The short answer is that punishing your dog for behavior you don't like is less effective than rewarding him or her for behavior you do like because punishment can have unintended side effects that can damage your relationship with your dog. These findings are supported by the American Veterinary Society of Animal Behavior (ACSAB). See their full report HERE.
However, it is a little more complicated than that. You also need to be careful not to reward your dog accidentally for behavior you really don't want. Dogs spend their entire lives trying to figure you out and answer the question "How do I get this person to pay attention to me (play with me, feed me, pet me, take me with you on walks)?" They know the way to your heart is to make you happy, and they offer a lot of behaviors for you to select from to see what works.
For instance, how does your dog greet you when you come home? He is likely exuberant, and may jump up for attention. You are, of course, glad to see him and pet him fondly and tell him how much you missed him. What have you done? You have rewarded the behavior of jumping up on you when you come home. Not good if you are carrying a load of groceries! Also, not the dog's fault! YOU PICKED IT by rewarding him with attention.
Training a dog to do what you like is as easy as this:
- Reward what you like and ignore what you don't. Dogs are pragmatic. They don't do things that they don't find rewarding. Now, there are some things that are self-rewarding, like chasing a chicken, and ignoring that activity will get your chicken killed. Correcting that behavior takes more advanced training, so that is the time to seek out a professional trainer. However, most of the time, you get what you reward.
- Reward Immediately and Often. Most dog owners know what they don't want in dog behavior, and they end up saying "NO!" to their dog all the time. This is not effective. If a dog is about to do something you don't want him to do (like stealing your steak from the table), distract him with a sharp "EH! EH!" sound. They will typically stop to look at you for a second, and in that second you need to reward the fact that they looked at you with "OH! What a good BOY!" while you walk over and save your steak. Then, give him a treat of some kind, IMMEDIATELY. What did he learn? Paying attention to you PAYS! Does it always have to be food reward? No. Talking to a dog, touching a dog, and looking at your dog are all rewards. Even if you are yelling obscenities at the dog, it is a perverse form of attention, and if that is all the dog ever gets from you, it counts as a reward. However, food is the highest reward (the strongest motivator). Use it whenever the dog does something that is particularly difficult (like leaving that unguarded steak on the plate), and use verbal rewards and tactile rewards at the same time (by telling him what a good boy he is as you give him a nice back rub)! He will eventually associate these lower level rewards with the memory of food, and that upgrades their value to him.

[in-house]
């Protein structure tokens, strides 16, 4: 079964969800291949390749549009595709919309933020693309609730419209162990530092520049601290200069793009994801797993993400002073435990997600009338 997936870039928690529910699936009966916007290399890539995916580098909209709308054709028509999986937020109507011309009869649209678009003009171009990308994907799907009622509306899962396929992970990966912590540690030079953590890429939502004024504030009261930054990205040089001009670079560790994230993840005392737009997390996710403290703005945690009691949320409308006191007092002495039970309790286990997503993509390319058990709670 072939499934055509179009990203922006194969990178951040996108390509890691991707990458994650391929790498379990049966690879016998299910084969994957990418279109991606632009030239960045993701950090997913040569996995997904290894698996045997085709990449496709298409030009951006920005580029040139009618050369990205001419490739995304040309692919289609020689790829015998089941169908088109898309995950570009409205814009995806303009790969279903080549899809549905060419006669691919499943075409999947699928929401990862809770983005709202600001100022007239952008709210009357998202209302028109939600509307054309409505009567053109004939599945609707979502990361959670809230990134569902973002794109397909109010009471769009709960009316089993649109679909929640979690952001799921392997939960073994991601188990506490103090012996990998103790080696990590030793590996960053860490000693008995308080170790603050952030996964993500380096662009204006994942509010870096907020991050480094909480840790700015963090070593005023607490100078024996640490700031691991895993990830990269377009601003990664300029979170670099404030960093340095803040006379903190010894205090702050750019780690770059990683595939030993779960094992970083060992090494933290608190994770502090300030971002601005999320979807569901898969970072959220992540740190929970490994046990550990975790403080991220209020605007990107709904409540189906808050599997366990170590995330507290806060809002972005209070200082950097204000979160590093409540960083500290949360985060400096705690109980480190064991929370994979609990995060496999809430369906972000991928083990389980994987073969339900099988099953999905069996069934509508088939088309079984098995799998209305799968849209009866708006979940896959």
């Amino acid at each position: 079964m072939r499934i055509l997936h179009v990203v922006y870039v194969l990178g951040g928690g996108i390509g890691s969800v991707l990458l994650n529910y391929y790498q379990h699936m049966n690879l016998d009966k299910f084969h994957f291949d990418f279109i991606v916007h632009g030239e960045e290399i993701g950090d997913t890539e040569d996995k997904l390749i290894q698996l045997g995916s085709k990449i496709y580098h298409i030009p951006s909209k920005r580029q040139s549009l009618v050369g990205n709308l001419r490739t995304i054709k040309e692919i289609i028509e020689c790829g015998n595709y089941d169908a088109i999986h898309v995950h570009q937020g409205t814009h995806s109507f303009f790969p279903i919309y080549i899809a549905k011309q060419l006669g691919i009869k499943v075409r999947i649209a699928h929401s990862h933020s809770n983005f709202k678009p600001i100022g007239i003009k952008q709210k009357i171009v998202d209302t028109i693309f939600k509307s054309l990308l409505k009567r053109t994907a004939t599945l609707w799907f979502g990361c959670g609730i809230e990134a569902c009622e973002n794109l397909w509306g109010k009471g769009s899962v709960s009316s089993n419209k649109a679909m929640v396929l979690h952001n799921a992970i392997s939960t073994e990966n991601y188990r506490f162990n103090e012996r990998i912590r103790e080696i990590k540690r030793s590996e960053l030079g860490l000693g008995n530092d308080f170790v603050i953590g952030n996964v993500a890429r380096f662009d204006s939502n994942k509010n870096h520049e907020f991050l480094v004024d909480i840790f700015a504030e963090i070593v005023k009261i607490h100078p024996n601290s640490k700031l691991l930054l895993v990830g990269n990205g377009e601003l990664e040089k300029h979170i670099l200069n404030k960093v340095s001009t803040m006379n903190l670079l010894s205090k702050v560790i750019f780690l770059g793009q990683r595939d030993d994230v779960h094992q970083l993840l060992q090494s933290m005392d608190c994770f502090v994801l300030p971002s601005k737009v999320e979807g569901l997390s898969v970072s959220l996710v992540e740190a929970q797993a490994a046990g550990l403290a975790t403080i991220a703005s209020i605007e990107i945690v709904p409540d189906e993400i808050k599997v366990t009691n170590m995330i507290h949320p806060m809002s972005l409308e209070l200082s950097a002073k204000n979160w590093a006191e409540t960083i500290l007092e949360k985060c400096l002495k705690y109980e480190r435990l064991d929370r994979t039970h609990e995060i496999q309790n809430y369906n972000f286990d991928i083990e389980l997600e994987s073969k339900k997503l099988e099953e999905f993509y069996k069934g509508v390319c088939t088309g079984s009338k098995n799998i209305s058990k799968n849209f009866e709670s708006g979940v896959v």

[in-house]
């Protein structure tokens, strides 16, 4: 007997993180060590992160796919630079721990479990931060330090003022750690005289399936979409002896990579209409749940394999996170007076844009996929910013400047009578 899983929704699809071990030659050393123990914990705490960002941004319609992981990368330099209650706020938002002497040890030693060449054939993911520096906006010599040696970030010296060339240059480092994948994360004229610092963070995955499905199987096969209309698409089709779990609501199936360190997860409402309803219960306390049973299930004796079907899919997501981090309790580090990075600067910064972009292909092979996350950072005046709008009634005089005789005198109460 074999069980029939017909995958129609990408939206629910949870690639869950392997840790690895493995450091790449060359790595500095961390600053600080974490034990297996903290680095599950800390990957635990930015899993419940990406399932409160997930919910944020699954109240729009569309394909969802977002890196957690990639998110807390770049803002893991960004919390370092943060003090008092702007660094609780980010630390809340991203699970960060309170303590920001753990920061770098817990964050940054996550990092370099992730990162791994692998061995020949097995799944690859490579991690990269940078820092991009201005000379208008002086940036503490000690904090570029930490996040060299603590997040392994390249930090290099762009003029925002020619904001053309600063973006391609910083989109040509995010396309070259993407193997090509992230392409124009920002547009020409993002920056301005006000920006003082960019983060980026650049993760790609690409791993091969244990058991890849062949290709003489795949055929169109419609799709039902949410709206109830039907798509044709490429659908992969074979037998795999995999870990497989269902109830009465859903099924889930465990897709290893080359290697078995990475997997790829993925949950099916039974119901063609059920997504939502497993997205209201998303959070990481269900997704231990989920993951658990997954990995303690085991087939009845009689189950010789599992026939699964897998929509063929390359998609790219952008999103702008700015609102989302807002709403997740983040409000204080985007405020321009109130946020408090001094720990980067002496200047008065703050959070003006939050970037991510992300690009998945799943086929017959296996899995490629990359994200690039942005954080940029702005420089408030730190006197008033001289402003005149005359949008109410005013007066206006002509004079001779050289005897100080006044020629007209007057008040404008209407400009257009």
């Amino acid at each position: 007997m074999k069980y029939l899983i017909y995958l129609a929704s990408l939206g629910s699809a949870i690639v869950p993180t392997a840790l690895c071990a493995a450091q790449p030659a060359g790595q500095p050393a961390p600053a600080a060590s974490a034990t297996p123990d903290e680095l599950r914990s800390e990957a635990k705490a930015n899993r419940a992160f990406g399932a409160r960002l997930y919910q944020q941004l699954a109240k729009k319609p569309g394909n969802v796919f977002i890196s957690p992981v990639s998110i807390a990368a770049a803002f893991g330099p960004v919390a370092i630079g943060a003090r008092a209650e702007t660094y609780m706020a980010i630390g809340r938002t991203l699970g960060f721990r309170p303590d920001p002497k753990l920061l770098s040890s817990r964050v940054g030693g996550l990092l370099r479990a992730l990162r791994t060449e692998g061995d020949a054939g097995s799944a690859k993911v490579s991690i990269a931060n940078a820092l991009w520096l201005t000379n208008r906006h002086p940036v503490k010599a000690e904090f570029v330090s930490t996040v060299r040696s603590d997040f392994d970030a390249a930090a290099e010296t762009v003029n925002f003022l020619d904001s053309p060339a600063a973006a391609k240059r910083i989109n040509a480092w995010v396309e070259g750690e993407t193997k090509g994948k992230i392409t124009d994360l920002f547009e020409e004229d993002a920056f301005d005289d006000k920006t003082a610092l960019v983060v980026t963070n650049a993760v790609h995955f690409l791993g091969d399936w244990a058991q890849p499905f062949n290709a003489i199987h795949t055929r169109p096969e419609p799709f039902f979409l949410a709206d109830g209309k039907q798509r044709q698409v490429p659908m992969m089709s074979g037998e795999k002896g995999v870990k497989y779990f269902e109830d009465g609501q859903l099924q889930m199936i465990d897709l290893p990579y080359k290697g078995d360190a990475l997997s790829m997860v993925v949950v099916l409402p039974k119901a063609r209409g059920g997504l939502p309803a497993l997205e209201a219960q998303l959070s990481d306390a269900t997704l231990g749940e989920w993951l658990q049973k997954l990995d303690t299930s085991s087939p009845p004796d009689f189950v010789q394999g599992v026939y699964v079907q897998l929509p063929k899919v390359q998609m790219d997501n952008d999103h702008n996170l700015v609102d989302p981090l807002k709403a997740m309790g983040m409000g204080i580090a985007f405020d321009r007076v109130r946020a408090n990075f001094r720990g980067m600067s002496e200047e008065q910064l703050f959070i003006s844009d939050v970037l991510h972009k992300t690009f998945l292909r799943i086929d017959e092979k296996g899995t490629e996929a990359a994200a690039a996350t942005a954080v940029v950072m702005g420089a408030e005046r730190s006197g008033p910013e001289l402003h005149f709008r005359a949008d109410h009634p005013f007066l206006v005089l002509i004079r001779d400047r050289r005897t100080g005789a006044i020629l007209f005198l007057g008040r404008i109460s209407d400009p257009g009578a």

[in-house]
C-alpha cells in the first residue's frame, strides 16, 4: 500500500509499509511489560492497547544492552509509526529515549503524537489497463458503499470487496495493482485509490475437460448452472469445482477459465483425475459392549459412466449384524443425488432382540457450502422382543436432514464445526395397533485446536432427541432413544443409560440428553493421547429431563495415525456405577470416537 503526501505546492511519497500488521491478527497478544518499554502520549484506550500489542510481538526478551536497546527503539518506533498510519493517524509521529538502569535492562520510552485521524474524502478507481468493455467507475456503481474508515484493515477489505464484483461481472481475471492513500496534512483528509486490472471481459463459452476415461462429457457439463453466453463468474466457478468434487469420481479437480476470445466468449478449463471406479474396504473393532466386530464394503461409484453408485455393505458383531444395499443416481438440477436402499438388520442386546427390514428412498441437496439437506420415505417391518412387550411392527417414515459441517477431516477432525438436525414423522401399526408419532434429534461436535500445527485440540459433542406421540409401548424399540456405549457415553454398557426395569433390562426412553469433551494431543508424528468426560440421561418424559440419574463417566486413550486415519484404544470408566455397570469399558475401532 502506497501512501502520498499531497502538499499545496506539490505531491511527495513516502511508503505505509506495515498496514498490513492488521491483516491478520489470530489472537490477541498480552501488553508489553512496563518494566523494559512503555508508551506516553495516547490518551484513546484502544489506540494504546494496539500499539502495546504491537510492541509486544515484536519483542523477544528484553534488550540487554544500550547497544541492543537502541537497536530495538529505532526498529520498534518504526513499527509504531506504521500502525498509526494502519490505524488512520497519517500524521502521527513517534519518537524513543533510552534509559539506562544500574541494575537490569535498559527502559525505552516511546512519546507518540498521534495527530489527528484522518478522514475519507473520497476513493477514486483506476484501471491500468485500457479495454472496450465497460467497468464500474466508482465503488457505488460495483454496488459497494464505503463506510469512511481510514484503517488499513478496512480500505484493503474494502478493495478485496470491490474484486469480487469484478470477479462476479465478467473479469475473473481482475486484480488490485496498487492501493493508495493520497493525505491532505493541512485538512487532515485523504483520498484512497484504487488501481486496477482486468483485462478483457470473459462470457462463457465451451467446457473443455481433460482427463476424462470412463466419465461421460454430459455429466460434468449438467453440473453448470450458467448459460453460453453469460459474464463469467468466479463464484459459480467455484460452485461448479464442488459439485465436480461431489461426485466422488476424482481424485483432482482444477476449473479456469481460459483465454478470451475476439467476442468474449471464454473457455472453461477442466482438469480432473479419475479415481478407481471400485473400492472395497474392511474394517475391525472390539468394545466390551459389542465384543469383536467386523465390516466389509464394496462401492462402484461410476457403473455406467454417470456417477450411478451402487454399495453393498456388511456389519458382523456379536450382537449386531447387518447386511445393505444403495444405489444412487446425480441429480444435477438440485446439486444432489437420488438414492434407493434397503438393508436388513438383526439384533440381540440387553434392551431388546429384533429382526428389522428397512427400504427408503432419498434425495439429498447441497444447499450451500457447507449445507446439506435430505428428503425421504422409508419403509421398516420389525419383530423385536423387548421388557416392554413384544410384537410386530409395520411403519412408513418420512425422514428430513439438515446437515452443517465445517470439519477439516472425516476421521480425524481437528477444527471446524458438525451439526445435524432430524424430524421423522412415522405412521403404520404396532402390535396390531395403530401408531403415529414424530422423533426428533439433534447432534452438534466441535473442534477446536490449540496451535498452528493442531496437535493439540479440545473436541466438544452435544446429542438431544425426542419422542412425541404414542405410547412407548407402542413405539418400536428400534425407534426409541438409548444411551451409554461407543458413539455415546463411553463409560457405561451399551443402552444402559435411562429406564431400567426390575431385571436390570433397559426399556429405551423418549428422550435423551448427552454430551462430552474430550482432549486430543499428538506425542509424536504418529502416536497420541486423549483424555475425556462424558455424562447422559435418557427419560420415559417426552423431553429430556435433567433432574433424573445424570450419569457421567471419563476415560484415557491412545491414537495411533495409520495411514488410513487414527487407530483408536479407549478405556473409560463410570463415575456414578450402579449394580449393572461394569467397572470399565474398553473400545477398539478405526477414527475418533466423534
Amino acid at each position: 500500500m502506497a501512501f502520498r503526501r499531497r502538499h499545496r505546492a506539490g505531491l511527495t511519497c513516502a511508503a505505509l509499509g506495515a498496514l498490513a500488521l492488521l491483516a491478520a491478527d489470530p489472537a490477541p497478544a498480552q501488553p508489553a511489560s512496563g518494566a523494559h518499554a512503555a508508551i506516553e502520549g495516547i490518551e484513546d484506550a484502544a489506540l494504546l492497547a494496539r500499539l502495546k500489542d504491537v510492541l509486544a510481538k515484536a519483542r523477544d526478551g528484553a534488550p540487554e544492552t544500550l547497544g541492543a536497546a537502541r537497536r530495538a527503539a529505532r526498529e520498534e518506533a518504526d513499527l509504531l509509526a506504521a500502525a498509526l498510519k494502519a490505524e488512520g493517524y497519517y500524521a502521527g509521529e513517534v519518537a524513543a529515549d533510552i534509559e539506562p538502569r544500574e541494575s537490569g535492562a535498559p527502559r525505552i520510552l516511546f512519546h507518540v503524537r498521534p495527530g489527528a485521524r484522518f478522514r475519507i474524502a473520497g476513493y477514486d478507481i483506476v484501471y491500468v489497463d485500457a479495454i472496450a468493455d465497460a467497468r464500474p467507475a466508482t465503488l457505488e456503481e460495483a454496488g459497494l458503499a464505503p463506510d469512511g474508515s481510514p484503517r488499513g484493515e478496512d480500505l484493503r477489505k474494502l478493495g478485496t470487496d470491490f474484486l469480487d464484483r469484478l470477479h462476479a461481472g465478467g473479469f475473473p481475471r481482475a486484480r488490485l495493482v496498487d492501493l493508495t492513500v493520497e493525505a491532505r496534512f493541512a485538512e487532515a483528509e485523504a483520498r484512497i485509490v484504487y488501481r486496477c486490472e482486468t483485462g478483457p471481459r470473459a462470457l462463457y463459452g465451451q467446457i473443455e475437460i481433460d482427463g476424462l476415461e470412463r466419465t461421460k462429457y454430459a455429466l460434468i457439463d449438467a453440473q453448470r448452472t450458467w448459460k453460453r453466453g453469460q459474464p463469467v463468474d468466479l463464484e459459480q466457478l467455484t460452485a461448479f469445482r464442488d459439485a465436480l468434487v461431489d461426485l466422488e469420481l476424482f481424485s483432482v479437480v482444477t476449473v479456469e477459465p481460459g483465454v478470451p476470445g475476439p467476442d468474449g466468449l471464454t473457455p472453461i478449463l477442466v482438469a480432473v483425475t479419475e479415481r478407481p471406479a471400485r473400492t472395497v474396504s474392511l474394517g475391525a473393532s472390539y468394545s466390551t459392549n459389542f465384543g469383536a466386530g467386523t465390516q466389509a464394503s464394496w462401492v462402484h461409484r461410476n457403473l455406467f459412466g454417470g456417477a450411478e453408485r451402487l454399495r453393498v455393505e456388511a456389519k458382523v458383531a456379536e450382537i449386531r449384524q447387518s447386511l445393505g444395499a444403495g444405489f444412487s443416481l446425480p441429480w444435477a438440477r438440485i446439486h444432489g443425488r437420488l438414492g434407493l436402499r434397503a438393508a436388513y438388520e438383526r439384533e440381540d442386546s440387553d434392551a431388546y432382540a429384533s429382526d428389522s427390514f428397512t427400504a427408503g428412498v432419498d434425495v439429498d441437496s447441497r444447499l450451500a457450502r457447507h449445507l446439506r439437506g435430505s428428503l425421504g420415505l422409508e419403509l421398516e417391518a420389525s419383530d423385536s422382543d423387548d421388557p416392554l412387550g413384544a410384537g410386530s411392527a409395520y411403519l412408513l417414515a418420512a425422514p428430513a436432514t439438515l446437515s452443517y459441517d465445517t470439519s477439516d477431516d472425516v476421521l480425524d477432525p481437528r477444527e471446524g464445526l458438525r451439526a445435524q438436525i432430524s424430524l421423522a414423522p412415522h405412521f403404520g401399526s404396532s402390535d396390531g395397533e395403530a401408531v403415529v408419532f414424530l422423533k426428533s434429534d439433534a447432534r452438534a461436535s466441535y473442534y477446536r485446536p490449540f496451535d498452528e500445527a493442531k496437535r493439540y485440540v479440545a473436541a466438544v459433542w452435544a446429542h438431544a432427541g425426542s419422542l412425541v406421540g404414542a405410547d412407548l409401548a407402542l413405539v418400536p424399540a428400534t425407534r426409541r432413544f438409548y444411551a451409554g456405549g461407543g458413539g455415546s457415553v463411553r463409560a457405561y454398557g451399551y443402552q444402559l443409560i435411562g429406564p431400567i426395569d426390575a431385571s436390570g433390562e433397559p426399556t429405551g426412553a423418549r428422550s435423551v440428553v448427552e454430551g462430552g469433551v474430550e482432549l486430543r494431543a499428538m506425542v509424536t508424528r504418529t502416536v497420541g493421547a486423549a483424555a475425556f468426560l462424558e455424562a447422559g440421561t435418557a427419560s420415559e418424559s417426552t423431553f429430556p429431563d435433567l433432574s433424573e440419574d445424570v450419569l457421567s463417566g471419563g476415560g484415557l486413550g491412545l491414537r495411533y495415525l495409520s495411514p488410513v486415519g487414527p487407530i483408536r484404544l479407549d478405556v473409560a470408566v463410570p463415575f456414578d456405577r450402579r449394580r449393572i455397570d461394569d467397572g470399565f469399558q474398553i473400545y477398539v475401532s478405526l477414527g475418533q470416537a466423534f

- Be consistent in your behavior so the dog has a chance to figure you out. You actually don't need to say anything to a dog. Actions speak louder than words with them. For instance, if you always put your groceries down before talking to the dog, looking at the dog or petting the dog, the dog will learn to patiently wait for you to do that and call him over before greeting you.
Dog Program Manager
High Plateau Humane Society